Neighbors: Blizzards of the past bring vivid memories
"When someone complains of too much snow, I'm reminded of the blizzard of March 1967."So writes Alta Zepper, who lives in Moorhead and remembers 1967.As the picture she sent in shows, "We had a very long driveway, " she writes, "and there were no...
"When someone complains of too much snow, I'm reminded of the blizzard of March 1967."
So writes Alta Zepper, who lives in Moorhead and remembers 1967.
As the picture she sent in shows, "We had a very long driveway, " she writes, "and there were no snow blowers; we only had shovels!
"It was hard to see at intersections, so everyone drove slow, not like today."
Overnight in school
Alvin Swanson, Moorhead, sends in his memories of another winter storm that hit the area in February 1946. He was a student at the Oak Mound School, 2 miles west of Kragnes, Minn.
"It started snowing big flakes in the afternoon," Alvin writes. "By the time school was out, it had become a bad storm. I and a few other students were forced to remain in the school overnight.
"The next day, my dad came with horses and a sled to take me home.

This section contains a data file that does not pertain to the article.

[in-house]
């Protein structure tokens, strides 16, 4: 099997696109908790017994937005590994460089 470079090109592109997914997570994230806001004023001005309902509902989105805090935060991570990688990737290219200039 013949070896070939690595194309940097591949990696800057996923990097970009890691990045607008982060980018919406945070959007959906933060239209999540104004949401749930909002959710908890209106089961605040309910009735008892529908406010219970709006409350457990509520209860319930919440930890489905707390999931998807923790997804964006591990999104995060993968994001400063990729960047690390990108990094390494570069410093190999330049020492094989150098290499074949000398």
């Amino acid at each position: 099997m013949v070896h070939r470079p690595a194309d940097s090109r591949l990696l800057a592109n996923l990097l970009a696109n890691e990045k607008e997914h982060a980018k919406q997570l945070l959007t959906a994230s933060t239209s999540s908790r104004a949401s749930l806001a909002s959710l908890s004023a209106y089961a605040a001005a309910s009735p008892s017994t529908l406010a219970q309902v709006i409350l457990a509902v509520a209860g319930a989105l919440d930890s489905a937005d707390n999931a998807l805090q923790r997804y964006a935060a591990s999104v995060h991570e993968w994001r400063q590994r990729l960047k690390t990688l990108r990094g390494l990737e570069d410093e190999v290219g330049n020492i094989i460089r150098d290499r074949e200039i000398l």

"The roads were blocked, causing us to miss a lot of school after that storm."
Oak Mound School was formed when three area schools consolidated in 1913, but there had been one-room schools in the area since 1895, Alvin writes.
The two-story school building was used until 1957, when children in the area started attending Moorhead schools.
For many years, horse-drawn school buses were used to bring kids to Oak Mound.
The building also was a center for many area events, Alvin writes.
The 1941 blizzard
Then there was the terrible blizzard of 1941, which became known as the "Tax Day" storm because it occurred on March 15, which at that time was the final filing date for income taxes.
That storm killed more than 70 people in the region.
"I was only 8 years old, but I remember that 'Tax Day' storm," Dr. David Fihn, Detroit Lakes, Minn., writes, "because it was so strong and several from Halstad (Minn.) died." Dave lived in Halstad at the time.
Philip Grage, Gardner, N.D., writes that a "very good book" about that 1941 storm is "Looking for Candles in the Window," by Douglas Ramsey and Larry Skroch. "It is very well written and tells a lot about the people who lost their lives," he says.
"I was not born until the following October, but I remember my folks talking about it," Phil writes.
For sure, anyone who experienced that '41 blizzard will never forget it.
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